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E. coli O157:H7 cases down in U.S. other E. colis are up

Thanks to Reuters and Lisa Baertlein or I would have not known that the United States has made headway fighting a deadly E. coli, but a lethal outbreak in Germany and a lack of progress against Salmonella show how much remains to be done to keep food safe, health officials said on Tuesday.

European scientists are scrambling to find the source of the E. coli outbreak in Germany that has infected more than 2,400 people and killed 23 of them.

The German outbreak is caused by the rare strain of Shiga toxin-producing E. coli known as STEC O104:H4. It appears to be the deadliest outbreak of E. coli ever seen, with a third of patients developing the severe complication called hemolytic uremic syndrome (HUS), which frequently leads to kidney failure and can result in death.

Public health officials in the United States focus on the deadly Shiga toxin-producing E. coli infection known as O157:H7, which is best known for causing the 1993 outbreak that killed four people who ate tainted hamburgers from Jack in the Box.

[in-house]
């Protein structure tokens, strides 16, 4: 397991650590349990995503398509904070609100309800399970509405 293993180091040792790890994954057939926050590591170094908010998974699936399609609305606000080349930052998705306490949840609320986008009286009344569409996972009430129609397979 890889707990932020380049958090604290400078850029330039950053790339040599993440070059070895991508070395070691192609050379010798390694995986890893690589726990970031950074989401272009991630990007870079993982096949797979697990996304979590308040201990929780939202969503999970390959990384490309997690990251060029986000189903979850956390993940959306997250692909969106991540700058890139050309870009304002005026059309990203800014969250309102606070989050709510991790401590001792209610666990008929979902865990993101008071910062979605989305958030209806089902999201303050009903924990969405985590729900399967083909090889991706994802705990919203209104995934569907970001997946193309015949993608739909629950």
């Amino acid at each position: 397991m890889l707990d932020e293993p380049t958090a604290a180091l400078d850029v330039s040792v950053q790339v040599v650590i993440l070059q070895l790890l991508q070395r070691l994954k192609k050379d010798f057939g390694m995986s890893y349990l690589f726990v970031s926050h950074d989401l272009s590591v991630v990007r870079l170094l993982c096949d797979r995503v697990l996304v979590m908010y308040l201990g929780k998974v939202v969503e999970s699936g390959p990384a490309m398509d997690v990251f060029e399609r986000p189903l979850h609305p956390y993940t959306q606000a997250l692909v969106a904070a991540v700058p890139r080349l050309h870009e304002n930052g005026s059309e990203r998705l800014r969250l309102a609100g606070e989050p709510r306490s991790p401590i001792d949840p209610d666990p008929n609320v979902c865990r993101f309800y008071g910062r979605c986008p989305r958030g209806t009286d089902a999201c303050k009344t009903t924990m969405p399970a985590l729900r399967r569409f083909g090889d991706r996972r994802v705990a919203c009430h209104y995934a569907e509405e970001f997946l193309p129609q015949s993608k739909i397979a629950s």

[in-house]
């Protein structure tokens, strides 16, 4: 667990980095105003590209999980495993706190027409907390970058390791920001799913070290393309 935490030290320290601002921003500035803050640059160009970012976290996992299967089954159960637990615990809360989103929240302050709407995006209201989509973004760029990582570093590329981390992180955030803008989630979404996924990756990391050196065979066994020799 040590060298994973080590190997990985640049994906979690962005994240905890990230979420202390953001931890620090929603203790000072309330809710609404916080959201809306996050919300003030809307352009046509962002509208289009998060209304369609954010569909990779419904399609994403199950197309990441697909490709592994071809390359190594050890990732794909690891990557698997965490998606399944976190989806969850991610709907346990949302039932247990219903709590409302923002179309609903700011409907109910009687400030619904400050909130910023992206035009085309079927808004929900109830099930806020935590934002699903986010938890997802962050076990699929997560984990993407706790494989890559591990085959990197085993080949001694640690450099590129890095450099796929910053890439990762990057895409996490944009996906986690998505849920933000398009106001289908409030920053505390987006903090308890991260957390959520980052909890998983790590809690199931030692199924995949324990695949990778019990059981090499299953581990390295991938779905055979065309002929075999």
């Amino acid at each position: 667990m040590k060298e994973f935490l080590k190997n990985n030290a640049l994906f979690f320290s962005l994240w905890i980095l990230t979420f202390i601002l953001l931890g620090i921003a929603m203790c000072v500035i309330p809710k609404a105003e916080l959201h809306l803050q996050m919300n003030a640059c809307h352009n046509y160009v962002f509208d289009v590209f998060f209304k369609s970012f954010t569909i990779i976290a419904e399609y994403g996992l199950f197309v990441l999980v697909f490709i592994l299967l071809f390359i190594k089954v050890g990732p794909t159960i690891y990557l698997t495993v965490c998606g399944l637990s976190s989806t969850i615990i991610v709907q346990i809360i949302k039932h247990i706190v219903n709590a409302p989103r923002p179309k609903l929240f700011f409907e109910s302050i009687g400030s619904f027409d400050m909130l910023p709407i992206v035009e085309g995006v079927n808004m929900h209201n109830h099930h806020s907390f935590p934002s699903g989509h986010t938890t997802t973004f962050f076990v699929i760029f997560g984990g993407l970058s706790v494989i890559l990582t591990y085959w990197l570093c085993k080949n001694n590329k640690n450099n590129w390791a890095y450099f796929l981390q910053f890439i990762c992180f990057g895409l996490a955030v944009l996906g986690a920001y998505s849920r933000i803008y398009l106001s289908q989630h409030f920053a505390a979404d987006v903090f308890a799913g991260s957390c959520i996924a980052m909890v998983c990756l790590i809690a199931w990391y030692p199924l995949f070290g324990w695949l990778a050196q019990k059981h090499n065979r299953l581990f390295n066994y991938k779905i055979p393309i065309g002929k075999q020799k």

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The incidence of that infection fell by roughly half between 1997 and 2010, according to Vital Signs, an annual food safety report that summarizes data from the Centers for Disease Control and Prevention’s Foodborne Diseases Active Surveillance Network (FoodNet).

The report attributed the drop to improved slaughter methods, testing, better inspections and other efforts. Meat is often cooked, offering another layer of protection.

While incidence of U.S. O157:H7 infections fell in 2010, there was a nearly 58 percent rise in other Shiga-toxin producing E. coli infections, which scientists refer to as STEC non-O157. Officials began monitoring those infections in 2000.

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